Wednesday, August 17, 2016

“Train of Salt and Sugar”

Resultado de imagem para licinio azevedo“Train of Salt and Sugar”, a film by Brazilian Licinio Azevedo who has lived in Maputo for forty years, premiered on Wednesday on the 300-square metre screen in Locarno’s Piazza Grande – an honour reserved only for the greatest productions.“Train of Salt and Sugar” is probably the first great African western. The feature film tells the story of a train and its passengers who embark on a dangerous journey during the Mozambican civil war.The director had the idea while reading the newspaper: “I found that in the north, there was a train where women used to travel 700 km to Malawi, all through the war,” he says. “They bought salt on the coast to exchange for sugar in Malawi. Then they returned [to Mozambique] and sold [the sugar]. With this, they supported their family. Bit it was a hellish journey.”Licinio Azevedo initially thought of making a documentary, but decided later on a novel. To make the film, the director sought the support of French, Portuguese, South African and Brazilian producers, as well as using prize money he won two years ago Through the Locarno Film Festival’s “Open Doors” programme.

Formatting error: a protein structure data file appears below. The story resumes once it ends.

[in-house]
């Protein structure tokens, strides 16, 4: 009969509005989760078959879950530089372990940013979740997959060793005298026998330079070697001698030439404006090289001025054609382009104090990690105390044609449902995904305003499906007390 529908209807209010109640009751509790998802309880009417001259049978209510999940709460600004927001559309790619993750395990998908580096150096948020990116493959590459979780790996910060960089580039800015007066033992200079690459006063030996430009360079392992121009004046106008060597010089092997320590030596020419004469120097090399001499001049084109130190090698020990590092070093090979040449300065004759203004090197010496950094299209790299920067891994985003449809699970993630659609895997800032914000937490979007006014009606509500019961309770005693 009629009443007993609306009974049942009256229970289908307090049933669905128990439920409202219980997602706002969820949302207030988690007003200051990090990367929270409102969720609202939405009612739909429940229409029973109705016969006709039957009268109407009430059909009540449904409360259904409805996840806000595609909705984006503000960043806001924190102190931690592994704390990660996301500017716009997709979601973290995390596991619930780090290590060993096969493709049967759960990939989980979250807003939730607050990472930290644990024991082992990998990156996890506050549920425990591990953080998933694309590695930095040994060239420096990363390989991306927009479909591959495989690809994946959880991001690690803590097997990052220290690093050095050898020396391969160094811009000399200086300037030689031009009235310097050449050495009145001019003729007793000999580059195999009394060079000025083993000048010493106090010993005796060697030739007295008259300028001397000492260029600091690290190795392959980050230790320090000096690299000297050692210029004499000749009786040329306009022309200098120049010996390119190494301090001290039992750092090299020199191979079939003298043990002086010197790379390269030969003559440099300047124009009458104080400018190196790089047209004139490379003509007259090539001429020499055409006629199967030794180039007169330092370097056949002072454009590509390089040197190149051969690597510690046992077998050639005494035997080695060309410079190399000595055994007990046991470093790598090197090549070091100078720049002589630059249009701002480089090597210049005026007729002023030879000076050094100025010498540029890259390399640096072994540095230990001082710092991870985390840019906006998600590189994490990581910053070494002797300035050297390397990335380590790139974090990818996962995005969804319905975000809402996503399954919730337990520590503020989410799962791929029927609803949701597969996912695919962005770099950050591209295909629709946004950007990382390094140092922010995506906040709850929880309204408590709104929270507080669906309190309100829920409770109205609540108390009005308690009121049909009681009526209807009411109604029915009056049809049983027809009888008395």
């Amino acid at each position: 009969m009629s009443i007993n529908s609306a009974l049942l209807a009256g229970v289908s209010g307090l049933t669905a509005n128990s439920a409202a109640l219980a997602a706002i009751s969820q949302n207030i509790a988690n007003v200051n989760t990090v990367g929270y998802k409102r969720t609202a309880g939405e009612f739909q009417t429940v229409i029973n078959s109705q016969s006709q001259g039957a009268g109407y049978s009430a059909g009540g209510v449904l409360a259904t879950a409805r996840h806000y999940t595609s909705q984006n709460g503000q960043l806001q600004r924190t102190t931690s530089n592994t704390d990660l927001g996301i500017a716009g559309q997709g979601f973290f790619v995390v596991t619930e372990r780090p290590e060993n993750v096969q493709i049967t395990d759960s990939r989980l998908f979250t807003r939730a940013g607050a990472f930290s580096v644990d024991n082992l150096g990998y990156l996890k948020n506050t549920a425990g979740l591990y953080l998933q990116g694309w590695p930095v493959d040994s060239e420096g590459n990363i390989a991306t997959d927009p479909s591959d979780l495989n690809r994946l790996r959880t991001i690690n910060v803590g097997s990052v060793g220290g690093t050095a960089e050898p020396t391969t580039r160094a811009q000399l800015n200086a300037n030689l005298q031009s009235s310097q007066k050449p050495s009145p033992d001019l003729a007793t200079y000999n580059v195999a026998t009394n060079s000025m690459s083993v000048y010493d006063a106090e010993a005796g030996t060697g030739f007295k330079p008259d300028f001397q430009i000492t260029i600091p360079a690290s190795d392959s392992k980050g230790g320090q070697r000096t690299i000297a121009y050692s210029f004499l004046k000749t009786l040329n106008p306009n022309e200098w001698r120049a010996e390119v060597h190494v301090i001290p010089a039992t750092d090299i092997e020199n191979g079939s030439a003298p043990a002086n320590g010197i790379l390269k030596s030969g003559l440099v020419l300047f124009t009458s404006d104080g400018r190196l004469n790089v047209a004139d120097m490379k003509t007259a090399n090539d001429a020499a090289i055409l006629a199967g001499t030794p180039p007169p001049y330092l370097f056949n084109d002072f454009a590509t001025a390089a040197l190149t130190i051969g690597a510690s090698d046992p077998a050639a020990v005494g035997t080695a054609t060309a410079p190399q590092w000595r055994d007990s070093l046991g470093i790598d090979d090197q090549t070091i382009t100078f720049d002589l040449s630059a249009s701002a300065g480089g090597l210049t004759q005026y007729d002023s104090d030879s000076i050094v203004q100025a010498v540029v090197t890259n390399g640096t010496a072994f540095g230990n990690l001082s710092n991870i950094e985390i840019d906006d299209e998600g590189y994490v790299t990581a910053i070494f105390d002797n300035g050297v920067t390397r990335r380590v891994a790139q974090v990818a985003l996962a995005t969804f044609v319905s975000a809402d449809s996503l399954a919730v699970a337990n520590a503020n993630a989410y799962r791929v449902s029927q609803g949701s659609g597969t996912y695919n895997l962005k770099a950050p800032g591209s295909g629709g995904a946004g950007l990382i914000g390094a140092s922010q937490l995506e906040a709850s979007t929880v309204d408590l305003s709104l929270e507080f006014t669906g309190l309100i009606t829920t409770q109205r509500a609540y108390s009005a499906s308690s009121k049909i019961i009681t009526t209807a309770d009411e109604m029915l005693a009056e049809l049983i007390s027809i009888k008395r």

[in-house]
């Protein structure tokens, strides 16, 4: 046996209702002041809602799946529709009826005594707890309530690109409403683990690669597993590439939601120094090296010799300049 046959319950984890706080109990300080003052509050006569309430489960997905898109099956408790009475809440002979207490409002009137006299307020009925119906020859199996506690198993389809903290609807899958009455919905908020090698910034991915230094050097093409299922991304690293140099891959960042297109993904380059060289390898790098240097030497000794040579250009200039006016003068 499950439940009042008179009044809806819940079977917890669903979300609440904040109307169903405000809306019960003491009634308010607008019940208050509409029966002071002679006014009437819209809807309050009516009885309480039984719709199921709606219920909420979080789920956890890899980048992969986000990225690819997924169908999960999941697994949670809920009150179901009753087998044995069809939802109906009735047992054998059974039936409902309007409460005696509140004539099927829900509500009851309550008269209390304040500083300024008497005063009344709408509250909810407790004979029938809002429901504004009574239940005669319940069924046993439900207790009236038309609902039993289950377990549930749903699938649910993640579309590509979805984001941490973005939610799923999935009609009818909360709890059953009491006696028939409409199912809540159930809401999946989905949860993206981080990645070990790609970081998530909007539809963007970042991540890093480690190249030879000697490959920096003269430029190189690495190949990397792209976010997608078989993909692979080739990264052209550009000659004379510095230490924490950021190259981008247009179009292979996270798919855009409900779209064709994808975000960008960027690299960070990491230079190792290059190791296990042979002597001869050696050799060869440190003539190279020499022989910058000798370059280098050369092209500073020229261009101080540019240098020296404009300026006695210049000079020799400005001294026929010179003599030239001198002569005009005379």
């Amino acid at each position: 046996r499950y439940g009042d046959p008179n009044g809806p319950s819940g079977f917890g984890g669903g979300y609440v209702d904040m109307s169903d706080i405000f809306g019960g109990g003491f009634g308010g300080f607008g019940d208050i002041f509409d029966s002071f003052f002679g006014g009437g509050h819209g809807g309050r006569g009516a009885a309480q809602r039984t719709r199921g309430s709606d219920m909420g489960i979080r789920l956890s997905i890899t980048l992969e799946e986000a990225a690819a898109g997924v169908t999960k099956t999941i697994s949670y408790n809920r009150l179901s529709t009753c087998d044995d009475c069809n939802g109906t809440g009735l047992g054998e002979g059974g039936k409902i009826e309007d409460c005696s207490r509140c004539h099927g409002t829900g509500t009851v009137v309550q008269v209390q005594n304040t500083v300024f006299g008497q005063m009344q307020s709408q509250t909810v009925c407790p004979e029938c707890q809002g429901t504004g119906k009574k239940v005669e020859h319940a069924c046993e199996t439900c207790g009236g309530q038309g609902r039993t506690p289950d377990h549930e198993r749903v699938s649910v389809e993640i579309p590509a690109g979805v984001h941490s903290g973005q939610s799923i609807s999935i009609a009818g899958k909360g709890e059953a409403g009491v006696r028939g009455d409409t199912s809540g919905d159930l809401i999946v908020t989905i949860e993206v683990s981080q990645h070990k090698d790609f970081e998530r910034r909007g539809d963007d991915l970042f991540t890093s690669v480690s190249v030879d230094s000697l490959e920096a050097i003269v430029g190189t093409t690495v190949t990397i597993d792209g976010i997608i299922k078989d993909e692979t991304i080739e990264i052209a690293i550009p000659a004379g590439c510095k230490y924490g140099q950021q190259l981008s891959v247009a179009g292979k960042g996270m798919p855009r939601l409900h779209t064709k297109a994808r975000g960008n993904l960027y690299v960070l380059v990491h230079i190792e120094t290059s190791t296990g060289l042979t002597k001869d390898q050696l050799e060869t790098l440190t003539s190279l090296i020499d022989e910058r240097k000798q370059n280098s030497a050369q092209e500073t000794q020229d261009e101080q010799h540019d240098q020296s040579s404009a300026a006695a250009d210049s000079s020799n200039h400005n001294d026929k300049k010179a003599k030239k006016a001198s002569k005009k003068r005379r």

Resultado de imagem para licinio azevedo

The hardest part of making the film, according to the director, was shooting the locomotive and carriages on railway lines where other commercial and passenger trains were circulating.“The logistics and organisation was the most difficult, especially in the case of a war movie in a country where civil war was about to start,” Azevedo told DW Africa.According to the director, it was not easy to get permission from the government to shoot – the team was already on the ground when the authorities finally gave the green light. The Ministry of Defence, however, ended up supporting the production, “giving us a group of thirty or so soldiers to train the actors, work with us. For a country at war, just to fire a shot would be enough for all the people to flee across the border”.Although it revives a very specific period – the civil war in Mozambique – for Licinio Azevedo, “Train of Salt and Sugar” tells a story that could be adapted to other realities, and will interest the public around the world. “I think we have made a great film – a modern movie, a western, a war film – a story that could be located in Latin America, Mexico, India, China, wherever.”

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